At the opening event of World Water Week in Stockholm on Sunday, water and climate experts called for a water revolution in sub-Saharan Africa to help alleviate hunger and achieve the UN Sustainable Development Goals.
Hosted by the Stockholm International Water Institute, the annual meeting — whose theme this year is Water for Sustainable Growth — brings together experts, practitioners, decision makers, and entrepreneurs engaged in water and development issues. According to a report released earlier this month by SIWI, changes in water supply are contributing to food insecurity across large portions of sub-Saharan Africa, which in turn is driving mass displacement and migration Indeed, the drylands encircling the Congo Basin are home to some 750 million people, a number that is expected to increase to 1.6 billion over the next thirty-five years. Meanwhile, agricultural yields in the region are low, on average around one ton per hectare, as a result of frequent droughts. At a World Water Week panel, experts from SIWI, the Stockholm Resilience Centre, the Stockholm Environment Institute, and the CUNY Advanced Science Research Center called for the widespread adoption of rainwater harvesting and other green water management techniques in the region as part of a Triple Green Revolution in Africa that includes more productive use of green water (rain that infiltrates into, and is stored in, the soil), enhanced food production, and building greater water resilience in watersheds.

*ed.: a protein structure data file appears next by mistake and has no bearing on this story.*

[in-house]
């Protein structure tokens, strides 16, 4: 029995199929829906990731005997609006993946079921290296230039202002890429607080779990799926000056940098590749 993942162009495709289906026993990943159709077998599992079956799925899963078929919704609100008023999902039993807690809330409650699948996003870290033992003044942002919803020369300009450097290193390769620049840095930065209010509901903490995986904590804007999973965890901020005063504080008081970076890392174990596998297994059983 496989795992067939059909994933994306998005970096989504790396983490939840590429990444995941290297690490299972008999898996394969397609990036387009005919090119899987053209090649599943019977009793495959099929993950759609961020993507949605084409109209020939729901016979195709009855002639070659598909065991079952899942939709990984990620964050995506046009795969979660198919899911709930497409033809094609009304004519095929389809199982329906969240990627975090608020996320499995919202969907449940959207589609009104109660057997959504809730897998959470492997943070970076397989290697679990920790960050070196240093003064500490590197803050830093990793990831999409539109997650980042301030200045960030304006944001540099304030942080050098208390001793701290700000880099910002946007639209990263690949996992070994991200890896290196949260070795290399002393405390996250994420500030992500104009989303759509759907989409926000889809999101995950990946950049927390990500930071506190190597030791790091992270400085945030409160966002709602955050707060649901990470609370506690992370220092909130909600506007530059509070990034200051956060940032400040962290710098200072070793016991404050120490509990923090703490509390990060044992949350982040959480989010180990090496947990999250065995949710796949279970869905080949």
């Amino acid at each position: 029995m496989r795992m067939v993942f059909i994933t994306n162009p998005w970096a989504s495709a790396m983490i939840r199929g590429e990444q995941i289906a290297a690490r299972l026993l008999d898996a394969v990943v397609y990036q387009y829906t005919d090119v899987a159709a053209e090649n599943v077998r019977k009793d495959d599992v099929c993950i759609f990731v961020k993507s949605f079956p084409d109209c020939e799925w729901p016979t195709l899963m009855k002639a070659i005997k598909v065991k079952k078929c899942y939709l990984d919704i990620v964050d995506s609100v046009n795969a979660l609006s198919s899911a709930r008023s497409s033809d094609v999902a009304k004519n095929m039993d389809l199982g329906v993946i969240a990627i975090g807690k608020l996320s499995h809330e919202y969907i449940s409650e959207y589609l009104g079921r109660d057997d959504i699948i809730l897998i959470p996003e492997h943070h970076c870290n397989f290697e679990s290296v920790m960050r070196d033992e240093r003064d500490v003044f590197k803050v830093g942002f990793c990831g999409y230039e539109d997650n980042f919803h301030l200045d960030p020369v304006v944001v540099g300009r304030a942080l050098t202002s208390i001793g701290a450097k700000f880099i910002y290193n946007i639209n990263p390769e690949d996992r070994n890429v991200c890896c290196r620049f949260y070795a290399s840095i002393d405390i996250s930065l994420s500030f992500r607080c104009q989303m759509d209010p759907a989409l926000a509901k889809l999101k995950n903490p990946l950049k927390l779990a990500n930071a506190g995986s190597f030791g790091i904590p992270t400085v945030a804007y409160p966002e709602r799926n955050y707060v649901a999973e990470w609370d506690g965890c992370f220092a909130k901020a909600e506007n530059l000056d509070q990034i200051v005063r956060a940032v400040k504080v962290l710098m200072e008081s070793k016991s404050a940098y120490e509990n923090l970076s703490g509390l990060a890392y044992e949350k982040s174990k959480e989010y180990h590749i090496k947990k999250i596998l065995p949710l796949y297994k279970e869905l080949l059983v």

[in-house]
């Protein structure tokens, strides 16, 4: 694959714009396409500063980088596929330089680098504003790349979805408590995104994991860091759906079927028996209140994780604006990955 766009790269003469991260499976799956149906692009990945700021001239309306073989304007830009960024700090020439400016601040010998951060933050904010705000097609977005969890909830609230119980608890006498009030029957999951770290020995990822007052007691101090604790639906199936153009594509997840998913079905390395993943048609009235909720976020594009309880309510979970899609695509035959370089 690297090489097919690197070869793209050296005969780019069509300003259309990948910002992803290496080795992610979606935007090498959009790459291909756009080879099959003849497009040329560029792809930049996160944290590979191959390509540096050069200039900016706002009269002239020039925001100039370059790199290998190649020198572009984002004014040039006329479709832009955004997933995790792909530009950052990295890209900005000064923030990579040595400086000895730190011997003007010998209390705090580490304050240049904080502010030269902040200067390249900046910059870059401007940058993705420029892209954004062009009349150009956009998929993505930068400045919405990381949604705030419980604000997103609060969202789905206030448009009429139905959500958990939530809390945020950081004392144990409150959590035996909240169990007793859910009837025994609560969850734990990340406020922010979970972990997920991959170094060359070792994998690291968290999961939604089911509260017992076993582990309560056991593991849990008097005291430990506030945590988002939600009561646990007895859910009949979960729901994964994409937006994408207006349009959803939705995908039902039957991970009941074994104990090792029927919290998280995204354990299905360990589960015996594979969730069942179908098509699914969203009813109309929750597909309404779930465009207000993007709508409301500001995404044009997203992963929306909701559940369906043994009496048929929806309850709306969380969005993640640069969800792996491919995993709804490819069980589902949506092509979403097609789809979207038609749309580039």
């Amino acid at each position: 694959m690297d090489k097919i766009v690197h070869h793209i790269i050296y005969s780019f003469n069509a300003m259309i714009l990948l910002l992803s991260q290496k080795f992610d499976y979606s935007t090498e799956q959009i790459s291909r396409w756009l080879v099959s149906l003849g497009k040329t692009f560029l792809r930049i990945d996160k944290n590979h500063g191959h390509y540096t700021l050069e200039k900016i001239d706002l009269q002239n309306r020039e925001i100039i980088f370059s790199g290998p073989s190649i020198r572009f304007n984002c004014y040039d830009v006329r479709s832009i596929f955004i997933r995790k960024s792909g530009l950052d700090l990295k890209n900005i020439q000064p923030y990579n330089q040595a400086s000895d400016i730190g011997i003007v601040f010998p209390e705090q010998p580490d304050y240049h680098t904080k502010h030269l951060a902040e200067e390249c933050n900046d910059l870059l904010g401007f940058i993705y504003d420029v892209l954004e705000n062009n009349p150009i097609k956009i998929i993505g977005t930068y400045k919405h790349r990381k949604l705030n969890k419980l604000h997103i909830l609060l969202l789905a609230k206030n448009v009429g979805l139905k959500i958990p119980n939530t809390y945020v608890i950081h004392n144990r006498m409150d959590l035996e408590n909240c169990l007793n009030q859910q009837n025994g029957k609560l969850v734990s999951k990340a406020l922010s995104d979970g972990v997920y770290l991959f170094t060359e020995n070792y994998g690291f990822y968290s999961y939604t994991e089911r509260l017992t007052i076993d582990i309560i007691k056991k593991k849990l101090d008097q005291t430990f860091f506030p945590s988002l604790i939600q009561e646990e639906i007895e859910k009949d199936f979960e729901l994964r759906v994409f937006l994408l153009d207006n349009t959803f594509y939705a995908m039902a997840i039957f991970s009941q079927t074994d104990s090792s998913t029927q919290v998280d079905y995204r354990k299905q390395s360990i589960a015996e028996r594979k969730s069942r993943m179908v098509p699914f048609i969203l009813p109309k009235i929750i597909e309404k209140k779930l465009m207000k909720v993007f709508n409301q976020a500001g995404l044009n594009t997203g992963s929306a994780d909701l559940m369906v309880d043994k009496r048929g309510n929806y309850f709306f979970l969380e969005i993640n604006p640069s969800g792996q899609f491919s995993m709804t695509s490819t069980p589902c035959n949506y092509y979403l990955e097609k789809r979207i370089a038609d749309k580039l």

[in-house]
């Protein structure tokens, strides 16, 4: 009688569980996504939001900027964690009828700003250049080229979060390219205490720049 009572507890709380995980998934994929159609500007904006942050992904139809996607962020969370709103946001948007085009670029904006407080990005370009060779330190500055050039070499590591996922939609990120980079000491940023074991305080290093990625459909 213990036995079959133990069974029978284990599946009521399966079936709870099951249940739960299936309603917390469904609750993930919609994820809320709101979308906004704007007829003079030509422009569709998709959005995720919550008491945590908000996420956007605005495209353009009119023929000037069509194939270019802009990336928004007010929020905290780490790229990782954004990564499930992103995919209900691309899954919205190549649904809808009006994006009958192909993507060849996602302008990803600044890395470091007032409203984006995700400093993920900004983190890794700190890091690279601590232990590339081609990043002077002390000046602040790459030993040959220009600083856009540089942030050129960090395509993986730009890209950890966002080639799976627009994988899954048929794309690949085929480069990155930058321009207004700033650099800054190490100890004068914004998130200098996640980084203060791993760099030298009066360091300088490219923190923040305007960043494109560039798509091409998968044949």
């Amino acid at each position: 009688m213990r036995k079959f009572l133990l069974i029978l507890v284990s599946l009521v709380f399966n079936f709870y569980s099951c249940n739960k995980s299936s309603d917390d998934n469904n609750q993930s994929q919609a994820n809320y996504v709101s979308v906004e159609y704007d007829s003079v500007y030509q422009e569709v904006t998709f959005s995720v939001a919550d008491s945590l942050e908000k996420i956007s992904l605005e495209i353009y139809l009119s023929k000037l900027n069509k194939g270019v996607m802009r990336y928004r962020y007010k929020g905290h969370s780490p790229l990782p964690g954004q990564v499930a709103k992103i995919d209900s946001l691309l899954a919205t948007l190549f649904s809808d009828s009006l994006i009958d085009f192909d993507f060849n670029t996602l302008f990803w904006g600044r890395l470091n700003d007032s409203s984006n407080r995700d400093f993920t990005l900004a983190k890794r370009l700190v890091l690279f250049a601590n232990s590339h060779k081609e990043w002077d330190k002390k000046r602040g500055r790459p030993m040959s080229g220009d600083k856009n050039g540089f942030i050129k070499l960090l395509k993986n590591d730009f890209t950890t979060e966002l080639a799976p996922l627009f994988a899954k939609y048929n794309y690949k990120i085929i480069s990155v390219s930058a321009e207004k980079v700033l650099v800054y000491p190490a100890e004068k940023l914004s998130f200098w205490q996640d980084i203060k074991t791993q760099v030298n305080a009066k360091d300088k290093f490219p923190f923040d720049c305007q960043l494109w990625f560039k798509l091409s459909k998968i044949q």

"Large parts of the world are struggling to adapt to a drier reality, but challenges are especially dire in Africa's drylands. Africa's climate is its Achilles' heel," said Malin Falkenmark, senior scientific advisor to SIWI.
On Tuesday, the winner of the Stockholm Junior Water Prize competition for young scientists and innovators was announced, while Wednesday will see the presentation of the Stockholm Water Prize to Michigan State University professor Joan B. Rose for her work on water-related risks to human health and the development of guidelines and tools for improving global public health. SIWI, together with Xylem and the Raincoat Foundation, also have announced the launch of Water Tank, a platform designed to connect the Junior Water Prize competition's finalists with the SIWI and World Water Week community and provide the guidance, input, and support they need to commercialize their projects.
"Initiatives like the Green Water Initiative in Africa, within the framework of the 2030 Agenda, is of great importance if we will have any chance of realizing the Sustainable Development Goals," said SIWI executive director Torgny Holmgren. "I hope to see some concrete response to this call."